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2017 (Narrative date)

There are an estimated 6000 people living in conditions of modern slavery in Kuwait (GSI 2018). Men and women migrate from South and Southeast Asia, Egypt, the Middle East, and increasingly throughout Africa to work in Kuwait, predominantly in the domestic service, construction, hospitality, and sanitation sectors. The vast majority of migrant workers arrive voluntarily; however, upon arrival some sponsors subject migrants to forced labour, including through non-payment of wages, protracted working hours without rest, deprivation of food, threats, physical or sexual abuse, and restrictions on movement, such as confinement to the workplace and the withholding of passports. Many of the migrant workers arriving in Kuwait have paid exorbitant fees to labour recruiters in their home countries or are coerced into paying labour broker fees in Kuwait which, according to Kuwaiti law, should be paid by the employer—a practice making workers highly vulnerable to forced labour, including debt bondage. To a lesser extent, migrant women are also subjected to forced prostitution.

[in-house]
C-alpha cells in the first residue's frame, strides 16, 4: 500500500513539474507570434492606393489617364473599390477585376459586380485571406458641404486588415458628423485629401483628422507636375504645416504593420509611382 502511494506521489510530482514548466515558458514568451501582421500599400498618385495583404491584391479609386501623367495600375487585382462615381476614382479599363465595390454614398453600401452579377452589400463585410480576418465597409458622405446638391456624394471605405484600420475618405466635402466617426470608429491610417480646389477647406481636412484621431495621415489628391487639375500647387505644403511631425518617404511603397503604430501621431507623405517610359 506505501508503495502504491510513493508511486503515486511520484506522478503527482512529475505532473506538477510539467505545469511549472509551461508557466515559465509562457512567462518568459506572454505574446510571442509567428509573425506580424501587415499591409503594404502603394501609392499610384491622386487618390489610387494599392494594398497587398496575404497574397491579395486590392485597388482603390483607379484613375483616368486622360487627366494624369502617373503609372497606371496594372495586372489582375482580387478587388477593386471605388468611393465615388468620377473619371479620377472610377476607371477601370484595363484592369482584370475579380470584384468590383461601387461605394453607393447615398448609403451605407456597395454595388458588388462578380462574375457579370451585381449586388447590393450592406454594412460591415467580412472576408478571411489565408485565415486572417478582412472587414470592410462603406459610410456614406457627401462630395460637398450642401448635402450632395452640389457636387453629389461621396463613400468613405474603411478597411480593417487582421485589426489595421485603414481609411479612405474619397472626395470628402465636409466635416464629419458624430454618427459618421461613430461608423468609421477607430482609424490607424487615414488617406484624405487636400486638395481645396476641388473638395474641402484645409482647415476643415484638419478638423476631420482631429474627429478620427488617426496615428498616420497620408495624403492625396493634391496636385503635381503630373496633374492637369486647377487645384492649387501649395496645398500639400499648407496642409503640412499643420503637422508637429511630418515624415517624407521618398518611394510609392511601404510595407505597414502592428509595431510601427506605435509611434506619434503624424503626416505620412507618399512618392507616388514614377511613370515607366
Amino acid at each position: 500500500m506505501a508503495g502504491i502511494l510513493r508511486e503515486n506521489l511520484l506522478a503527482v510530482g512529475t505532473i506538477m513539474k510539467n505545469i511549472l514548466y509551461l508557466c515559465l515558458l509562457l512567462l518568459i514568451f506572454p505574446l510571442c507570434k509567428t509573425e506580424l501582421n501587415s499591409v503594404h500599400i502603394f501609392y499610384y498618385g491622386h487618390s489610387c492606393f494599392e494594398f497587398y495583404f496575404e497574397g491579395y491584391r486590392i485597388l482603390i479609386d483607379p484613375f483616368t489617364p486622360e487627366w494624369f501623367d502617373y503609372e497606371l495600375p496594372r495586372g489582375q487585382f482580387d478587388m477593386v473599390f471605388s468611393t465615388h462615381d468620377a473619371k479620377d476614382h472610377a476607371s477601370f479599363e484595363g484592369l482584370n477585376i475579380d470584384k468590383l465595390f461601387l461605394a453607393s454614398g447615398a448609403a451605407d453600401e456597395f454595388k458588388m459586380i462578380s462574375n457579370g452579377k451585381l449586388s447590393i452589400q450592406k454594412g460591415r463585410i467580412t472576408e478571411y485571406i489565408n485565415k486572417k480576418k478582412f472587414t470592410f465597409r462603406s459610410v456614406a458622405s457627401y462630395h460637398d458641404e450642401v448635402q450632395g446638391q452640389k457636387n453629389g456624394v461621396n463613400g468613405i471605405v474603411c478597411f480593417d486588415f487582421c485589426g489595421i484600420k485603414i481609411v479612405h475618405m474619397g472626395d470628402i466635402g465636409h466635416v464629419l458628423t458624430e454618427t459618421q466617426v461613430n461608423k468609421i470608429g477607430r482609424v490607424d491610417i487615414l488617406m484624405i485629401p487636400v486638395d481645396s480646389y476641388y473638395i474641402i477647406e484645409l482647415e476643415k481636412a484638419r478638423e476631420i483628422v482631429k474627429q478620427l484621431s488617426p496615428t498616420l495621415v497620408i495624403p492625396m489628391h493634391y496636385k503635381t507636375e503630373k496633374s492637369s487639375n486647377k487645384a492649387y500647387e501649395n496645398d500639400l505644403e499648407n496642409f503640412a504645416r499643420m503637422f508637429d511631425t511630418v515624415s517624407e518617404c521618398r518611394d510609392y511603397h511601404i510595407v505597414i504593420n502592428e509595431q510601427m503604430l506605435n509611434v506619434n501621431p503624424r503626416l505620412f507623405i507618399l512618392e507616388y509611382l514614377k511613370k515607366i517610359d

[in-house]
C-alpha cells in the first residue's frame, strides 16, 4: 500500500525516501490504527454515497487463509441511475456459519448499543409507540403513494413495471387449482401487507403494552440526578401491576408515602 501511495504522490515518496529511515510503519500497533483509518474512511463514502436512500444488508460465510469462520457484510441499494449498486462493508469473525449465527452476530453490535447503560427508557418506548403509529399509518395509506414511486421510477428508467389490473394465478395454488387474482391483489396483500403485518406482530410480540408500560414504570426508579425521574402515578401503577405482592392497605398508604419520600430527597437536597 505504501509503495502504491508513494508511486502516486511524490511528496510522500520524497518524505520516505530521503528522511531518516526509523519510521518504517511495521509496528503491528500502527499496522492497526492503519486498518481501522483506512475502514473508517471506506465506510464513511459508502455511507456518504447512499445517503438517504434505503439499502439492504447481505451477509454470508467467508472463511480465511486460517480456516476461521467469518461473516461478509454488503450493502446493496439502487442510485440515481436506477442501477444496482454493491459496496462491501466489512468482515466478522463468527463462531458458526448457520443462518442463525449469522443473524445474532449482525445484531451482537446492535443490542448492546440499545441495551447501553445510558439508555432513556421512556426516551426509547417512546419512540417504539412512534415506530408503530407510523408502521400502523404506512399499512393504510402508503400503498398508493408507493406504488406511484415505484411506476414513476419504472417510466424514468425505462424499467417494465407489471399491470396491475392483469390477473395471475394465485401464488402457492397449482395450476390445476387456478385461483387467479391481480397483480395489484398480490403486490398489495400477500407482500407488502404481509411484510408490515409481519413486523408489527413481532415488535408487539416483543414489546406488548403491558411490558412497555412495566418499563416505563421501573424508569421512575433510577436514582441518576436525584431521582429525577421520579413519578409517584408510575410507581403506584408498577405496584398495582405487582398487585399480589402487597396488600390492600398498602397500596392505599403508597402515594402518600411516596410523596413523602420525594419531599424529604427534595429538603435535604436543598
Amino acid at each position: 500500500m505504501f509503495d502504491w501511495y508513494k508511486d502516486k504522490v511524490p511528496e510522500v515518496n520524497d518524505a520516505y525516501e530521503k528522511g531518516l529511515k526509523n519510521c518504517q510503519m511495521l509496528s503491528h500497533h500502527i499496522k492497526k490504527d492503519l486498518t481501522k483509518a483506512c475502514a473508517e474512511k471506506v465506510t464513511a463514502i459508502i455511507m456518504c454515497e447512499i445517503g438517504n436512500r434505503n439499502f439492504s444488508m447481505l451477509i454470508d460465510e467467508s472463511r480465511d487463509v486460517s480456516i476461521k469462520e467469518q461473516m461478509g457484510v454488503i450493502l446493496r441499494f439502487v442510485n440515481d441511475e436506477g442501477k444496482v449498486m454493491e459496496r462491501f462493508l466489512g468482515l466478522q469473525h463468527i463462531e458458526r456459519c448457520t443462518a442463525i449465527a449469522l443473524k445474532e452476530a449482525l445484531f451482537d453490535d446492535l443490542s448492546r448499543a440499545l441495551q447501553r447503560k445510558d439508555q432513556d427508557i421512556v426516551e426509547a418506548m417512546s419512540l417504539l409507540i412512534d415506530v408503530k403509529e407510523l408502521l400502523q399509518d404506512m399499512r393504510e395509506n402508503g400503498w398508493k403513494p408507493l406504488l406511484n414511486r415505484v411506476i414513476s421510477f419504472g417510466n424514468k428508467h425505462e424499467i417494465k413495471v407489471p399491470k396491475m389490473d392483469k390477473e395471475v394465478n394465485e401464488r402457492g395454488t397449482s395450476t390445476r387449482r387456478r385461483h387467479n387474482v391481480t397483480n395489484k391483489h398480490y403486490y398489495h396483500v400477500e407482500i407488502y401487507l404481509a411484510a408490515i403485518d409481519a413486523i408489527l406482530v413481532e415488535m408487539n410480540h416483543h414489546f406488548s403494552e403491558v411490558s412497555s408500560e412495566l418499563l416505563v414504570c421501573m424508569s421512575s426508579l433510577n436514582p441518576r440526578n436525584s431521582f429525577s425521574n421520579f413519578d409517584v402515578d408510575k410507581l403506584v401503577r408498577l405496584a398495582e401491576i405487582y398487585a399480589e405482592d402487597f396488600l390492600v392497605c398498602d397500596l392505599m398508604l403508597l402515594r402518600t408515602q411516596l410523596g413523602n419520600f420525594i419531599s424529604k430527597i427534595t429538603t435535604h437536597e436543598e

Prudence was offered a teaching job in Kuwait, making twice as much as she was making in Uganda. However, upon arrival her passport was confiscated and she was told to start cleaning. Prudence was subjected to verbal abuse daily, with other women working there suffering physical abuse. Though she wanted to leave, her employers told her she had to finish her contract. A contract she had not signed. Prudence’s luck changed one day when the family she worked with invited some friends to dinner who brought their own maid, also a Ugandan woman. Prudence told this woman about her abuse and was encouraged to get out. One morning while the family was sleeping, Prudence quietly left the house.

I was so excited. I thought when I got there, maybe get the money, I’ll be able to support my boy.

You are told they will give you food and shelter. Save, and come back and do something important.

[when Prudence arrived in Kuwait, her passport was taken and she was told to start cleaning]

And I was like, ‘Oh my goodness. I used to have a housemaid back home. And now I’m working in someone’s house.

And they’re like ‘No you’re not supposed to go, you are supposed to finish the contract’. They’re talking about a contract I have not even signed.


I can’t say I wouldn’t go back. If they change the system that is there, I’ll be free to go back.


Narrative provided by Public Radio International